"I have another growth, but it's going away, and the doctor said it's better to just let my body heal, everything is fine, and it will clear up soon.

"The connection with cancer is scary, but as long as you keep an eye on it, and take care of yourself, it will likely just go away.

"I think the fact that when I was young, I was terrified of STIs and AIDS so when I learned I had HPV, it made me think I was damaged goods or something — that's my body and my sex life were ruined. But the more I learned about how common it is, how our bodies just heal, the more I realize it's just part of being a woman who has some experience. It just happened. There was no way he could have known — he didn't have symptoms, there is no test for men. It's not like I was irresponsible and it's not like I am damaged and can't have a perfectly fulfilling sex life.


2. Many people who learn they have HPV come to realize the extent of the misinformation they previously believed.

"Personally I've found that people don't talk about it because they don't know. I had my first irregular PAP before I was sexually active, so I've had it through no fault of my own, and totally unashamed of that fact. I went through the colposcopy and a laser treatment procedure for pre-cancerous cells on my cervix and have been issue free since. Talking to my doctor, it's ridiculously common, almost everyone will get it at least once in their lives, and yet:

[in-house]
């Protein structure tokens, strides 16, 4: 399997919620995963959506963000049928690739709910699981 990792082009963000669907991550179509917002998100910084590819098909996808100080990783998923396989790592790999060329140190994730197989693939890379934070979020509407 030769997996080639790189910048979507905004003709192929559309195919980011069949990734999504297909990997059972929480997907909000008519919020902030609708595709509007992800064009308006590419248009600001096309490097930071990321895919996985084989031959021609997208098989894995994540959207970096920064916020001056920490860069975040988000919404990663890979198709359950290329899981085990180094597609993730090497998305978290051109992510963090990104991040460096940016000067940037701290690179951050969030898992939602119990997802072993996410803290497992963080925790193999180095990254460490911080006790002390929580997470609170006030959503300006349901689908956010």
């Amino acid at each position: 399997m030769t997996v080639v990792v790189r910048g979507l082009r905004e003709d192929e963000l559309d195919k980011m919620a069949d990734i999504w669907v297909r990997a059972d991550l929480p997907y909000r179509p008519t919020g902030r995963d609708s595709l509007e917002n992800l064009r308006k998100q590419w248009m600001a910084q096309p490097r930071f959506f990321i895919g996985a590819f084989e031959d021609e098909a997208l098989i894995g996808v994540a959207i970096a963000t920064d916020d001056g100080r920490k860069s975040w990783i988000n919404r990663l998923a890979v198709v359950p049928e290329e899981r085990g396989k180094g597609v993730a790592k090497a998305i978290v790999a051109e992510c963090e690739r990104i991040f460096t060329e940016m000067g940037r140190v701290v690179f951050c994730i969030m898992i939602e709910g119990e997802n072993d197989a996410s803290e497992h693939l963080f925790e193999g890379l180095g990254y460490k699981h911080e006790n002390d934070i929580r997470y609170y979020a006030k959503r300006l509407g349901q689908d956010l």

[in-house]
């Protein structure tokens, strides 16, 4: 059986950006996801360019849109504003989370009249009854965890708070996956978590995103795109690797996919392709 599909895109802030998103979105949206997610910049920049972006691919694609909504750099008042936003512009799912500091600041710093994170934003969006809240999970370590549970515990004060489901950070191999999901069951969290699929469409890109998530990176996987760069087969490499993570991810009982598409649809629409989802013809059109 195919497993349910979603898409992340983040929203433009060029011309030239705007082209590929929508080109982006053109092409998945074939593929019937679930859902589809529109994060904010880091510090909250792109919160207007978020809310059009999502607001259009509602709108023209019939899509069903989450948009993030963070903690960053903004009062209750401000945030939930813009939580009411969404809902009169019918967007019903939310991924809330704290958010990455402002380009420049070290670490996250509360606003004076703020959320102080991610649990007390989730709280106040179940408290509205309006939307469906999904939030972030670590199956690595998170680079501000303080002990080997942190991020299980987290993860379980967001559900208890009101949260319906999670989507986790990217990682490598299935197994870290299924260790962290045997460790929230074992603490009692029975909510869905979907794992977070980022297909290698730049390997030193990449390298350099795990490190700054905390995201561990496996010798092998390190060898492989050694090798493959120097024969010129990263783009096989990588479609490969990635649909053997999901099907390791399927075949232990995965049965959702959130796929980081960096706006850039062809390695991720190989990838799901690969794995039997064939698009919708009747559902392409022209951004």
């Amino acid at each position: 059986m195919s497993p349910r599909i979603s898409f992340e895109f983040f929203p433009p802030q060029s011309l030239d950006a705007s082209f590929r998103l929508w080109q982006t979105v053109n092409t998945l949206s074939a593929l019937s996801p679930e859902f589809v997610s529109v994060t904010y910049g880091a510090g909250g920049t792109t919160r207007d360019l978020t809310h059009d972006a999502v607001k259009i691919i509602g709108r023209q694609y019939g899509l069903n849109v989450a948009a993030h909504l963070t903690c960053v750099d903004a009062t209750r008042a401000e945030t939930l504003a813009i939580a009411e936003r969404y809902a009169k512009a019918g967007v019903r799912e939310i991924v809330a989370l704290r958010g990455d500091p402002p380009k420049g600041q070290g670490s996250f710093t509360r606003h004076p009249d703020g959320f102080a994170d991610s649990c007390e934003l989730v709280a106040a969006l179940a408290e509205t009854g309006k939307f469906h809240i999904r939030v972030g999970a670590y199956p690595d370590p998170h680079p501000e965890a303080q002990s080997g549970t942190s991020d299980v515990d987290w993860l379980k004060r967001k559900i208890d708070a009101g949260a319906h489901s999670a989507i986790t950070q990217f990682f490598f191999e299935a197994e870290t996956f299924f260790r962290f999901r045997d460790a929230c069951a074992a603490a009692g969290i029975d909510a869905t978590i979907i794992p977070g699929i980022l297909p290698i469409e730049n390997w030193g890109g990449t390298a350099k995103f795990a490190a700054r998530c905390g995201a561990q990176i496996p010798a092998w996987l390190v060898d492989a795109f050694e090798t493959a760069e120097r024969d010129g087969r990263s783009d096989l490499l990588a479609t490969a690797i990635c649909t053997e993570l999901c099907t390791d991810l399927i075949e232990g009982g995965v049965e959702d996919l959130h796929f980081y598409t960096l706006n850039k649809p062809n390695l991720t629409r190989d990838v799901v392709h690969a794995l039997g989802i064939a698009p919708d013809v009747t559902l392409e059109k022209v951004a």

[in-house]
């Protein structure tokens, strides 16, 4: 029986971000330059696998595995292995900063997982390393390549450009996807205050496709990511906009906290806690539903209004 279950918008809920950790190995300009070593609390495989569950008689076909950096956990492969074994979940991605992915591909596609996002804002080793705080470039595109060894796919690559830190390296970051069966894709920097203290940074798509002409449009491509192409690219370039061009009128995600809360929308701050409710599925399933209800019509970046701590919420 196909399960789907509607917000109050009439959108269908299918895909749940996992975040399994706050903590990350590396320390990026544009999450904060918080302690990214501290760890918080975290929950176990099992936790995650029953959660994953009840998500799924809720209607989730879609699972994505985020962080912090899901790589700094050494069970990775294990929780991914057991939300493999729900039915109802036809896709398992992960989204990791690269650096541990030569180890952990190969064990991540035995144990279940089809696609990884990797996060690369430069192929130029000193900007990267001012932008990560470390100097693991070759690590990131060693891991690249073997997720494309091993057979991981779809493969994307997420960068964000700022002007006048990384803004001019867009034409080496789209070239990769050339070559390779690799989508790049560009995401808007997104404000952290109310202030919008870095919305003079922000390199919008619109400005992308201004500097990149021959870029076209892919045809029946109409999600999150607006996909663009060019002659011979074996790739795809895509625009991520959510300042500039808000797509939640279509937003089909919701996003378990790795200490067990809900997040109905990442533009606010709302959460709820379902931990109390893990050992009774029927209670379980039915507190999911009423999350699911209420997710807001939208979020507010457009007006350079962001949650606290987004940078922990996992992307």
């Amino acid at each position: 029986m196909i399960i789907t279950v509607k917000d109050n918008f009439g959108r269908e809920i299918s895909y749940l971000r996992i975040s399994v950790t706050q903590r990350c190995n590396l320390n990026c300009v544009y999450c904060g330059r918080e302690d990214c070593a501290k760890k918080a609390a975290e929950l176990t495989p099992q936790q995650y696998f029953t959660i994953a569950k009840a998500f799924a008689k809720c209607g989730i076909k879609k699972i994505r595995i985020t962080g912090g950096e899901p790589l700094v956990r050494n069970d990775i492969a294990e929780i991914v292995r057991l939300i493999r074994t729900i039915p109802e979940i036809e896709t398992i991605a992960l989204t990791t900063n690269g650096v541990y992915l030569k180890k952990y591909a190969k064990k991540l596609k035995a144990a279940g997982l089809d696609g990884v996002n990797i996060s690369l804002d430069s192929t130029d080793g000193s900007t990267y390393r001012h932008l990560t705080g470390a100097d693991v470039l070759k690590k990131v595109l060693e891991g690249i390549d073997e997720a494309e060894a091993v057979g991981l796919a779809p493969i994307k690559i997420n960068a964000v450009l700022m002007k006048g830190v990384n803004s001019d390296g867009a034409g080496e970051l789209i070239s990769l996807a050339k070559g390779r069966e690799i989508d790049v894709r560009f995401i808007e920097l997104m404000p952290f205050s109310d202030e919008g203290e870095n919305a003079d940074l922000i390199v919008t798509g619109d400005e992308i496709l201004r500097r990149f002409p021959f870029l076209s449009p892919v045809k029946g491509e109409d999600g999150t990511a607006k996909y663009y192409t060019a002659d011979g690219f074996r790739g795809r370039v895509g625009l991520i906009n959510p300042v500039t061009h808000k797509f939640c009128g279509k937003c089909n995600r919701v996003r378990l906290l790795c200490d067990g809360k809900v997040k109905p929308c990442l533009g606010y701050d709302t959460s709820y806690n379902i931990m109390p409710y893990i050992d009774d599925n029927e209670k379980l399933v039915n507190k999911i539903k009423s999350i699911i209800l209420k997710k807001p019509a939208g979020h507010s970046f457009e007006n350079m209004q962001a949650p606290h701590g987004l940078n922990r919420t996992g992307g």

“I was at a bachelorette party once with about 20 girls, playing "never have I ever" and the question comes up "never have I ever had an STI". I drank. Not a single other person did. So either I was partying with 19 statistical anomalies, a bus load of liars, or a whole bunch of uninformed young women.

"I think that's crazy. Not only that they were so ill-informed that they didn't realize the likelihood of 1 in 20 having ever had any form of STI (one nursing student did comment on that at least) but just the general opinion that only people who are dirty and irresponsible have to worry about these things.”

3. Or they may experience no complications at all.

When I was 19, I found out that I had HPV, the kind that can cause cancer. I did not have any warts or symptoms, so I don't know when I got it, or for how long I had it. Luckily, 4 years later, my paps are normal. It was terrifying though.